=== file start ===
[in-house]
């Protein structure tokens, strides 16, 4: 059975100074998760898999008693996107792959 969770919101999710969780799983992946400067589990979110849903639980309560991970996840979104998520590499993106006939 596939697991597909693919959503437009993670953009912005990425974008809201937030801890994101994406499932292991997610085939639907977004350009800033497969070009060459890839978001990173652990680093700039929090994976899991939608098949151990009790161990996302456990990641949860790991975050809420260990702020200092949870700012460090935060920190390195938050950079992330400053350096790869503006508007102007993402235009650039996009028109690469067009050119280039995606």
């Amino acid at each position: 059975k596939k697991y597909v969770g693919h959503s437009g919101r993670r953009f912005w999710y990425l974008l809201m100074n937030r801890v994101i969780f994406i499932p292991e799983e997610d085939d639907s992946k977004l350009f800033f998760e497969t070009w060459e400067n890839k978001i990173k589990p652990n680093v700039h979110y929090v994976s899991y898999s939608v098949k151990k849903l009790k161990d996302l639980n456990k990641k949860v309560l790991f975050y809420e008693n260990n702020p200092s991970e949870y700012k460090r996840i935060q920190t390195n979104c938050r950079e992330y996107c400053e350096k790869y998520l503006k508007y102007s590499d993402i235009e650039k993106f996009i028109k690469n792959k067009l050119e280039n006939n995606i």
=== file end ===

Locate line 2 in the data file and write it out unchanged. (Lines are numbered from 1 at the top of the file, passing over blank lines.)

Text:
């Protein structure tokens, strides 16, 4: 059975100074998760898999008693996107792959 969770919101999710969780799983992946400067589990979110849903639980309560991970996840979104998520590499993106006939 596939697991597909693919959503437009993670953009912005990425974008809201937030801890994101994406499932292991997610085939639907977004350009800033497969070009060459890839978001990173652990680093700039929090994976899991939608098949151990009790161990996302456990990641949860790991975050809420260990702020200092949870700012460090935060920190390195938050950079992330400053350096790869503006508007102007993402235009650039996009028109690469067009050119280039995606």